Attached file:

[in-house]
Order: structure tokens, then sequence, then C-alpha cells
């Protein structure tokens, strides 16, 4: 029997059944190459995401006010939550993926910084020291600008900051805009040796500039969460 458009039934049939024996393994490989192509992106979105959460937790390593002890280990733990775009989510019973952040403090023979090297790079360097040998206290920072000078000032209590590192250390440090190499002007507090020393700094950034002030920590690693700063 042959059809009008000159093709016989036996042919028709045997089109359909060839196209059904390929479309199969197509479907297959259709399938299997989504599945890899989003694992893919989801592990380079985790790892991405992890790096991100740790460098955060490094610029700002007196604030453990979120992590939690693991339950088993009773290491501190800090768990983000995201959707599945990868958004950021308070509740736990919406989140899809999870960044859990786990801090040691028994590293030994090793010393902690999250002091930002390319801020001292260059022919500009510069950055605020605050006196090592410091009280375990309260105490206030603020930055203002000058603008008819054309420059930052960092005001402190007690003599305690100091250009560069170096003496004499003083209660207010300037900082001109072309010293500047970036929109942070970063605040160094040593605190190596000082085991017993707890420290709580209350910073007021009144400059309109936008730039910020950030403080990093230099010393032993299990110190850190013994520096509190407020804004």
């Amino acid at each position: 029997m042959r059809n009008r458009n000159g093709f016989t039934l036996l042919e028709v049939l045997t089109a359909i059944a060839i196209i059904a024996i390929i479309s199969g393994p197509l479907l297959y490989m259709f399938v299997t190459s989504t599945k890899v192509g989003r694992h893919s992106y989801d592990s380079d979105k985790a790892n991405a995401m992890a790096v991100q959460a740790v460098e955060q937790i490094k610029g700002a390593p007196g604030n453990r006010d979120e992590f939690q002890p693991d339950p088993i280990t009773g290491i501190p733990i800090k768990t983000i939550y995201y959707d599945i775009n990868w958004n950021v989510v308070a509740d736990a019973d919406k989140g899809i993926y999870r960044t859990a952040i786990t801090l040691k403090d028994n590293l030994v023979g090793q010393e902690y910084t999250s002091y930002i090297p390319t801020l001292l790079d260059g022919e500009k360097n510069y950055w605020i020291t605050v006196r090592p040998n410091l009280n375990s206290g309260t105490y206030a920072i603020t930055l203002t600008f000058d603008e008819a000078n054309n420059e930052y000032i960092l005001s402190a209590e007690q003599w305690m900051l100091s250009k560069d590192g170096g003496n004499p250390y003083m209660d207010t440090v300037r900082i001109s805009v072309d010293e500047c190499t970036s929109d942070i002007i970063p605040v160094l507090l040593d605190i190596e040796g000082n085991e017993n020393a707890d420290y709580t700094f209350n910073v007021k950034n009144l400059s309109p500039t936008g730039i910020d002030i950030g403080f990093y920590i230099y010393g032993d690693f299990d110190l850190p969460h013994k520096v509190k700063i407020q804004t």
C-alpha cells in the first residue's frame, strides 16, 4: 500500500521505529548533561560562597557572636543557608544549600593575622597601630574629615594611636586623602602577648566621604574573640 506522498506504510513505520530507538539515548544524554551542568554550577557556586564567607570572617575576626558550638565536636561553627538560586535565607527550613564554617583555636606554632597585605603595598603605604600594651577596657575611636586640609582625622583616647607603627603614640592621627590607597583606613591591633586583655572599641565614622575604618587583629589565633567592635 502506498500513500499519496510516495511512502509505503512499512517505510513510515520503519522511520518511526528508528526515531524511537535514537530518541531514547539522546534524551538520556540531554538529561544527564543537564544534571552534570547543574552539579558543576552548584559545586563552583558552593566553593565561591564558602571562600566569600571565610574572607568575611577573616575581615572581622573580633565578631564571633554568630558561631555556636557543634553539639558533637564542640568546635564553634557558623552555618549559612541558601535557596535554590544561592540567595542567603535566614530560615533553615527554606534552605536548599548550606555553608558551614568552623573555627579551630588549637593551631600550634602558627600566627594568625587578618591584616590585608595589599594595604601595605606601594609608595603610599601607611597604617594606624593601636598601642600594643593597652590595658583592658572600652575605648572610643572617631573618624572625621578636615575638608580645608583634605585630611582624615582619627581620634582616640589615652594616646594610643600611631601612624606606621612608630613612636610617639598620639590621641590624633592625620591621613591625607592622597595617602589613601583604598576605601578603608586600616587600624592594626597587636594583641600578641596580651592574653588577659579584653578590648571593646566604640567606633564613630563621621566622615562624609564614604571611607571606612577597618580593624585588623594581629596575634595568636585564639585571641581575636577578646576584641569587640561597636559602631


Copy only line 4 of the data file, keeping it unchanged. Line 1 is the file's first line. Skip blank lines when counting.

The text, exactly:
């Amino acid at each position: 029997m042959r059809n009008r458009n000159g093709f016989t039934l036996l042919e028709v049939l045997t089109a359909i059944a060839i196209i059904a024996i390929i479309s199969g393994p197509l479907l297959y490989m259709f399938v299997t190459s989504t599945k890899v192509g989003r694992h893919s992106y989801d592990s380079d979105k985790a790892n991405a995401m992890a790096v991100q959460a740790v460098e955060q937790i490094k610029g700002a390593p007196g604030n453990r006010d979120e992590f939690q002890p693991d339950p088993i280990t009773g290491i501190p733990i800090k768990t983000i939550y995201y959707d599945i775009n990868w958004n950021v989510v308070a509740d736990a019973d919406k989140g899809i993926y999870r960044t859990a952040i786990t801090l040691k403090d028994n590293l030994v023979g090793q010393e902690y910084t999250s002091y930002i090297p390319t801020l001292l790079d260059g022919e500009k360097n510069y950055w605020i020291t605050v006196r090592p040998n410091l009280n375990s206290g309260t105490y206030a920072i603020t930055l203002t600008f000058d603008e008819a000078n054309n420059e930052y000032i960092l005001s402190a209590e007690q003599w305690m900051l100091s250009k560069d590192g170096g003496n004499p250390y003083m209660d207010t440090v300037r900082i001109s805009v072309d010293e500047c190499t970036s929109d942070i002007i970063p605040v160094l507090l040593d605190i190596e040796g000082n085991e017993n020393a707890d420290y709580t700094f209350n910073v007021k950034n009144l400059s309109p500039t936008g730039i910020d002030i950030g403080f990093y920590i230099y010393g032993d690693f299990d110190l850190p969460h013994k520096v509190k700063i407020q804004t």